78. Editorial Note
In the fall of 1959, the Bureau of the Budget proposed, and President Eisenhower approved, a study of the intelligence agencies. The Joint Study Group on the Foreign Intelligence Activities of the United States Government was chaired by Lyman B. Kirkpatrick, Jr., Inspector General of the Central Intelligence Agency. Other members were Lieutenant General (Ret.) Graves Erskine, Special Assistant to the Secretary of Defense; Allan Evans, Deputy Director of the Bureau of Intelligence and Research, Department of State; James Lay, Executive Secretary of the National Security Council; Robert Macy of the Bureau of the Budget; J. Patrick Coyne, Executive Secretary of the President’s Board of Consultants on Foreign Intelligence Activities; and Brigadier General Jesmond Balmer, Assistant to the Director of Central Intelligence for Interagency Coordination. The Group submitted its 141-page report on the deadline date, December 15, 1960. (Eisenhower Library, White House Office Files, Project Clean Up, 1960)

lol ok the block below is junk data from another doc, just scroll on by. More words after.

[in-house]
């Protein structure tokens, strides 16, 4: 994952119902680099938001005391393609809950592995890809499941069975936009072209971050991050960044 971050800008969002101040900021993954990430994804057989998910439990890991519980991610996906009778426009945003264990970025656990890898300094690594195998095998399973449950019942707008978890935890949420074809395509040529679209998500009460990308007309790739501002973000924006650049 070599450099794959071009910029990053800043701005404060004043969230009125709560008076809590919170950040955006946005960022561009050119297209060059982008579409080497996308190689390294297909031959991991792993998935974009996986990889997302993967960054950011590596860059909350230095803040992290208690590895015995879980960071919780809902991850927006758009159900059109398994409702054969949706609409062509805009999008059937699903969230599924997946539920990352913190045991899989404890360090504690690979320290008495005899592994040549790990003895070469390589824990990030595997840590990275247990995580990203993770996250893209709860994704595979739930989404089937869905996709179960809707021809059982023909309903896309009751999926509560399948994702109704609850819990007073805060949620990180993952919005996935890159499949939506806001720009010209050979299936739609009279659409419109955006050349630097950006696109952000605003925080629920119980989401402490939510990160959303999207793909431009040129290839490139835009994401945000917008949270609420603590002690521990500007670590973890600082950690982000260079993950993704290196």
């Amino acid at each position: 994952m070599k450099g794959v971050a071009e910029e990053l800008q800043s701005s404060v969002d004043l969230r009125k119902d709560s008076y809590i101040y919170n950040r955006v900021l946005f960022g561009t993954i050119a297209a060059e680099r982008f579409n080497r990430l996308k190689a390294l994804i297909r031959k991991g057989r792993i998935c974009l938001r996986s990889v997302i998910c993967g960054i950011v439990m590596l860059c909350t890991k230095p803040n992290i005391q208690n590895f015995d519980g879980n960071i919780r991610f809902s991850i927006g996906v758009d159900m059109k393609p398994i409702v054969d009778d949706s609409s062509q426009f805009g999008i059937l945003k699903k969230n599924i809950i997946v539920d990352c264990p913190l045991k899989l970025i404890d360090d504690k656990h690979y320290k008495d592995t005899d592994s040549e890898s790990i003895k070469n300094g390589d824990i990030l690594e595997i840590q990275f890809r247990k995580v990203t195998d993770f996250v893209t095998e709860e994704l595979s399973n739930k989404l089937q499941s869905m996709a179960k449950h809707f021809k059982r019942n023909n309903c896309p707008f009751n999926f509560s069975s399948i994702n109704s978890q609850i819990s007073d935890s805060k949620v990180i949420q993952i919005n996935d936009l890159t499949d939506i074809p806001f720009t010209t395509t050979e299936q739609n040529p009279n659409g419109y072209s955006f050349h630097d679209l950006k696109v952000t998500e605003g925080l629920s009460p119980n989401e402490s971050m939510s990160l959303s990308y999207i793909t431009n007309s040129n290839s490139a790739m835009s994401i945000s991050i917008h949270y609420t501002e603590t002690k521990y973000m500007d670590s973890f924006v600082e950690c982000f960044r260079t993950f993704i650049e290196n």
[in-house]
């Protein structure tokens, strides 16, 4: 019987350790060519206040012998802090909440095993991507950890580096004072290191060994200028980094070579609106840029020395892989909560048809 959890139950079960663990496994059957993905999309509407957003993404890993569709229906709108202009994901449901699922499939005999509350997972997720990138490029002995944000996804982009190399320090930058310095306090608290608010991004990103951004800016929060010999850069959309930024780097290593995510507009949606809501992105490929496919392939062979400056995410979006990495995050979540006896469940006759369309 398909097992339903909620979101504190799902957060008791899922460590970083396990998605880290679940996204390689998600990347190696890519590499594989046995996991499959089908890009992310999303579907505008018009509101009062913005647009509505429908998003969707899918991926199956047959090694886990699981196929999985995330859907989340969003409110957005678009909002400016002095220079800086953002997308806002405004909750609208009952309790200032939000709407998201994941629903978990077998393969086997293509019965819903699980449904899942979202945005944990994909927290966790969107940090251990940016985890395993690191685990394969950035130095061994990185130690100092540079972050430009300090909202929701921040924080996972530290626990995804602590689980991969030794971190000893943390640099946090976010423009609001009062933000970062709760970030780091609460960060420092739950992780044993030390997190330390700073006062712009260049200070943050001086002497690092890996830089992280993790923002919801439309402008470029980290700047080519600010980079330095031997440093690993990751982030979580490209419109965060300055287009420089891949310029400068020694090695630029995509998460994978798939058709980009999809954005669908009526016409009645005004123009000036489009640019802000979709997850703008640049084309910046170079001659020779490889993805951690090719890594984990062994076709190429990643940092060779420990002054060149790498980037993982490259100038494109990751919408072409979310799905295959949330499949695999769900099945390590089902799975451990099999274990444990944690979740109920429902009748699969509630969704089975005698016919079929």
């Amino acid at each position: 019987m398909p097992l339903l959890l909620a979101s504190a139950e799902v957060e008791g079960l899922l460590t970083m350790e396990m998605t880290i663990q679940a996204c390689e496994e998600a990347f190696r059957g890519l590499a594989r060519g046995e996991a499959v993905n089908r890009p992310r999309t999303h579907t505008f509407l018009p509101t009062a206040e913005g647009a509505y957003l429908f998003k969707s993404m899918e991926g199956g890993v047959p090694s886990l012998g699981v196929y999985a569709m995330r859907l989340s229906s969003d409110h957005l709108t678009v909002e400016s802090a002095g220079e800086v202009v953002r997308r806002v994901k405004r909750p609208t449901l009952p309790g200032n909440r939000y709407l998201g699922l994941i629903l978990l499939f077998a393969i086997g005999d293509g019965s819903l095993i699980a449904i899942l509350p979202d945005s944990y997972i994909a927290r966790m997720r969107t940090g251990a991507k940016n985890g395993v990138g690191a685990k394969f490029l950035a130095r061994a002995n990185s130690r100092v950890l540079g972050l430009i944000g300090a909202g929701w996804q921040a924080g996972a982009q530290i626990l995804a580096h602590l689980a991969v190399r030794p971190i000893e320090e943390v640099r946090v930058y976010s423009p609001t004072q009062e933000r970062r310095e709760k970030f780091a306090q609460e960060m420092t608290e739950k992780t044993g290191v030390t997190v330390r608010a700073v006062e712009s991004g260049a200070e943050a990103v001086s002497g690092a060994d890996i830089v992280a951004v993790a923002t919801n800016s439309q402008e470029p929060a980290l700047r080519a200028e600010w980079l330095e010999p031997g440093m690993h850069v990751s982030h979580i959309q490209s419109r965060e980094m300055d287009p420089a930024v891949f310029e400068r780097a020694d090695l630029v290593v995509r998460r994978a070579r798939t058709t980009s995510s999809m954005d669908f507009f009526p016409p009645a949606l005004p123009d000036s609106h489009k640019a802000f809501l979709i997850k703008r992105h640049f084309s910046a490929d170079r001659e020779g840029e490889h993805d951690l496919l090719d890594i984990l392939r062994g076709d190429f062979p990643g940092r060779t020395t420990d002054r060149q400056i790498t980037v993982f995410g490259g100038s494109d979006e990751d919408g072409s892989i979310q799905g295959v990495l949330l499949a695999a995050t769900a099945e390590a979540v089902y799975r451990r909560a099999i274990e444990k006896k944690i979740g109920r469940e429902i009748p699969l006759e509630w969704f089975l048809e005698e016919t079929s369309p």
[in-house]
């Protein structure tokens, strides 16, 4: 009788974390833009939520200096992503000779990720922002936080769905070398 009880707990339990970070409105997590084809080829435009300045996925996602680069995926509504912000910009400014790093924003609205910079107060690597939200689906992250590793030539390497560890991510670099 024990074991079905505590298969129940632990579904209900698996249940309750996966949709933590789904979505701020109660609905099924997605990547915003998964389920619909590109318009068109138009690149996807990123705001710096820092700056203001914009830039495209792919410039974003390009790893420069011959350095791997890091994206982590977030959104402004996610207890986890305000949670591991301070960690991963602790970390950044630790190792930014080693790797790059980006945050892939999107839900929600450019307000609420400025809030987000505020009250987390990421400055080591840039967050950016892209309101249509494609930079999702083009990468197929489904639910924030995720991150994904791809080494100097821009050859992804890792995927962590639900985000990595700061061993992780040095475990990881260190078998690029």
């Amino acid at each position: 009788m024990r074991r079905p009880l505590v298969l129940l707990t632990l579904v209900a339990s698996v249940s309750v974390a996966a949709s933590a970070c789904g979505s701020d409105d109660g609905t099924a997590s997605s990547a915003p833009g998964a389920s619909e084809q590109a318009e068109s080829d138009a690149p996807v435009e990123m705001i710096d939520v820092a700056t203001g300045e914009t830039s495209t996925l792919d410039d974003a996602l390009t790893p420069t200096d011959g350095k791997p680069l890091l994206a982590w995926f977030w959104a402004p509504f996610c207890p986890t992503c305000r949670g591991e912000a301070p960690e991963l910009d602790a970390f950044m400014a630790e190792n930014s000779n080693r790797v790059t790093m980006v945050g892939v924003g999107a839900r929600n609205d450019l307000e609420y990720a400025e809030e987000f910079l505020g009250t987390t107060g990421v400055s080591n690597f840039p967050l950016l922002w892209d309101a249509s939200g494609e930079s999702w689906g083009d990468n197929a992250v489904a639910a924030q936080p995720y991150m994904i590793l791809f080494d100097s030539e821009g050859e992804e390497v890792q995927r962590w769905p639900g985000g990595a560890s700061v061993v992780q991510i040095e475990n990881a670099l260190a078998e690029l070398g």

The National Security Council addressed the report of the Joint Study Group in the waning days of the Eisenhower administration, at its meetings of January 5, 12, and 18, 1961. For the memoranda of discussion at the January 5 and 12 meetings, see Documents 80 and 84. The NSC approved most of the 43 recommendations in the report on January 18. (Memorandum of Discussion at the NSC meeting of January 18; Eisenhower Library, Whitman File, NSC Records)
The Kennedy administration subsequently adopted many of the Joint Study Group’s recommendations. One of the most far-reaching was the need for modernizing and streamlining the military intelligence system, which led to the creation of the Defense Intelligence Agency in August 1961 (see Document 89).